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Thursday, March 24, 2005

McKenzie Pipeline: The overlooked battle in Canada

The San Francisco Chronicle reports on Canada's effort to build the $6 billionMcKenzie Pipeline in its western Arctic territories bordering Alaska. The pipeline would tap natural gas to fuel a project 800 miles south in Alberta to strip-mine tar sands for converstion into petroleum fuel, a global resource said to be second only to Saudi Arabia's oil reserves.

The project is likely to transform the Canadian Arctic in many ways. Native tribes call it a government grab for tribal lands. Enviros say it's a boondoggle that will accelerate global warming.

Three tribes have allied themselves with the oil and gas companies behind the pipeline. One, ironically, is the Gwichin, which opposes ANWR drilling. Fighting the project is the Deh Cho First Nation, which occupies the southern third of the pipeline route.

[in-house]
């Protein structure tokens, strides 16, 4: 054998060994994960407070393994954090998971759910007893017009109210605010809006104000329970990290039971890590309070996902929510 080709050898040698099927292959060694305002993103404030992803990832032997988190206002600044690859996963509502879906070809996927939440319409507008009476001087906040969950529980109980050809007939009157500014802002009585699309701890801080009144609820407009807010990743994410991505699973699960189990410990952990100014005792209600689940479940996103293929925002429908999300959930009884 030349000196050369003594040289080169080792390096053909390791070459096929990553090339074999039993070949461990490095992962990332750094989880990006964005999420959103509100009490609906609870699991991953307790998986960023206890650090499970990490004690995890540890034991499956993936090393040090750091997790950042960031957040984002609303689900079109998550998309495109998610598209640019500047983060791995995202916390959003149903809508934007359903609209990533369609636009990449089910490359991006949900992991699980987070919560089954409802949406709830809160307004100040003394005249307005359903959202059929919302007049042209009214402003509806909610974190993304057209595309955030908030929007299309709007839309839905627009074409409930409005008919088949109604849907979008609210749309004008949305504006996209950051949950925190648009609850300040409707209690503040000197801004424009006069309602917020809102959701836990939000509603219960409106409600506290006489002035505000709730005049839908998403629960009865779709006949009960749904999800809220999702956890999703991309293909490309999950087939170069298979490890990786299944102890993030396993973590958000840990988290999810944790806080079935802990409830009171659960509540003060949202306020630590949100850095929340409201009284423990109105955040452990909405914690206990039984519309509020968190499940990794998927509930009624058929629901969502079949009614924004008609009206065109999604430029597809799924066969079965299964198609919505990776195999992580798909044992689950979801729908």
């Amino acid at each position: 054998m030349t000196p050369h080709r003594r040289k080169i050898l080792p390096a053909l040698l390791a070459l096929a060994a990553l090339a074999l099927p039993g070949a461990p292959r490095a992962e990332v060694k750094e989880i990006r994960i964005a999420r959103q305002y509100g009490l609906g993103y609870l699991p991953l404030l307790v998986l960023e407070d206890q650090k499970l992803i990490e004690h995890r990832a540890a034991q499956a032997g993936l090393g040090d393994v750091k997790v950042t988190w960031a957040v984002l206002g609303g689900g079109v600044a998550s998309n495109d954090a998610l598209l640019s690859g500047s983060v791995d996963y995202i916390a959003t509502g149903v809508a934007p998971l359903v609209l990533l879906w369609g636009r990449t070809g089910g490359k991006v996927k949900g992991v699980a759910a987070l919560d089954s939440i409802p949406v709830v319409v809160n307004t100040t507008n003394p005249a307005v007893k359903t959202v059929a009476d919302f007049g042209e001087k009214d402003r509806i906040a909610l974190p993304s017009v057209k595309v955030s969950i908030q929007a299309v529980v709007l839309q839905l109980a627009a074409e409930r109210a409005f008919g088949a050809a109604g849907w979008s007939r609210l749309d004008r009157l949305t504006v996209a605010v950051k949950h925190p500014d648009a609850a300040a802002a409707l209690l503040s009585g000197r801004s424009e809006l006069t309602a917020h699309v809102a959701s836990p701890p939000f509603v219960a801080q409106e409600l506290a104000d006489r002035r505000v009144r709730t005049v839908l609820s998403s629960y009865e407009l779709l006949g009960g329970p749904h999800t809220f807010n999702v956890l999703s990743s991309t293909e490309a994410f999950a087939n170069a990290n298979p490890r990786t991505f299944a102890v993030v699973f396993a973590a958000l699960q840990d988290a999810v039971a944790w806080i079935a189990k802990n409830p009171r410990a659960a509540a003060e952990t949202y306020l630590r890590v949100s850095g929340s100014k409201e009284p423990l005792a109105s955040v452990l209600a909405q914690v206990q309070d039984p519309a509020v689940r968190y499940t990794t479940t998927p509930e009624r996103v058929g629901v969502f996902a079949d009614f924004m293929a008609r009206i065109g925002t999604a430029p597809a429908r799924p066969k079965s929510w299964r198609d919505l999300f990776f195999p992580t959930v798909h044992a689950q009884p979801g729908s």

The proposal is incredibly resource-intensive and would occur over a region the size of Florida. Two tons of sand must be processed to make a single 42-gallon barrel of oil. Then there are the resource impacts associated with the pipeline.

The Canadian government is not required to seek Parliament's approval for the project, and construction could start as soon as 2007. Meanwhile, U.S. officials say Canada seeks a competitive advantage for its own pipeline by delaying approval of a separate 3,500-mile gas pipeline from Alaska's North Slope into Canada. Revenues from that pipeline are said to be crucial to developing oil at ANWR.

The U.S. is also concerned about China's efforts to obtain long-term contracts for the tar-sands oil. "We're in a race for energy supplies, and we can't allow China to win this one," Frank Gaffney of the Center for Security Policy told the Chron.